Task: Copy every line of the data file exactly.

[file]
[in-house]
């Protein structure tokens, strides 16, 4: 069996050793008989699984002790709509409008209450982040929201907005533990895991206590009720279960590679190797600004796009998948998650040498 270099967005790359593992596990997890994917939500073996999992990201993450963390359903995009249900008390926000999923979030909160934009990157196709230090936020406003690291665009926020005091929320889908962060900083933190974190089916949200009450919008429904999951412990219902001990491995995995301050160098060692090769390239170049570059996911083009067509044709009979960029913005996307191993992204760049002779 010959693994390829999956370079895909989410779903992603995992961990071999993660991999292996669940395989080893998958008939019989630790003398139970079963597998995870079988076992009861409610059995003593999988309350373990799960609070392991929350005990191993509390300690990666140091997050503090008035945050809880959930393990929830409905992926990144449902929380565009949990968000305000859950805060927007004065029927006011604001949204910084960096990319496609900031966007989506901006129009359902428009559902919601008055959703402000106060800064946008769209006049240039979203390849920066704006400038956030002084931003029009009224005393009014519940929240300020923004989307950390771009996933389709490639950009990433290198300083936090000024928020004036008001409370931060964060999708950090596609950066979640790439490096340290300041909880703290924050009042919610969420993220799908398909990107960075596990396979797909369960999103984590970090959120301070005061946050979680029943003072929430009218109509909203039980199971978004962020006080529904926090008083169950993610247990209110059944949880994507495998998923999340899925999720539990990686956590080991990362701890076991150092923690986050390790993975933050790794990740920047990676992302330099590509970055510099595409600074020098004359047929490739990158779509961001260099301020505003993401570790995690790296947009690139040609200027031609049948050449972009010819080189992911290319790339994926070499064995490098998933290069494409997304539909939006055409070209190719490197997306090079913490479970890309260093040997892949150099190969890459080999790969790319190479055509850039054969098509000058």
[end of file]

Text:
[in-house]
């Protein structure tokens, strides 16, 4: 069996050793008989699984002790709509409008209450982040929201907005533990895991206590009720279960590679190797600004796009998948998650040498 270099967005790359593992596990997890994917939500073996999992990201993450963390359903995009249900008390926000999923979030909160934009990157196709230090936020406003690291665009926020005091929320889908962060900083933190974190089916949200009450919008429904999951412990219902001990491995995995301050160098060692090769390239170049570059996911083009067509044709009979960029913005996307191993992204760049002779 010959693994390829999956370079895909989410779903992603995992961990071999993660991999292996669940395989080893998958008939019989630790003398139970079963597998995870079988076992009861409610059995003593999988309350373990799960609070392991929350005990191993509390300690990666140091997050503090008035945050809880959930393990929830409905992926990144449902929380565009949990968000305000859950805060927007004065029927006011604001949204910084960096990319496609900031966007989506901006129009359902428009559902919601008055959703402000106060800064946008769209006049240039979203390849920066704006400038956030002084931003029009009224005393009014519940929240300020923004989307950390771009996933389709490639950009990433290198300083936090000024928020004036008001409370931060964060999708950090596609950066979640790439490096340290300041909880703290924050009042919610969420993220799908398909990107960075596990396979797909369960999103984590970090959120301070005061946050979680029943003072929430009218109509909203039980199971978004962020006080529904926090008083169950993610247990209110059944949880994507495998998923999340899925999720539990990686956590080991990362701890076991150092923690986050390790993975933050790794990740920047990676992302330099590509970055510099595409600074020098004359047929490739990158779509961001260099301020505003993401570790995690790296947009690139040609200027031609049948050449972009010819080189992911290319790339994926070499064995490098998933290069494409997304539909939006055409070209190719490197997306090079913490479970890309260093040997892949150099190969890459080999790969790319190479055509850039054969098509000058």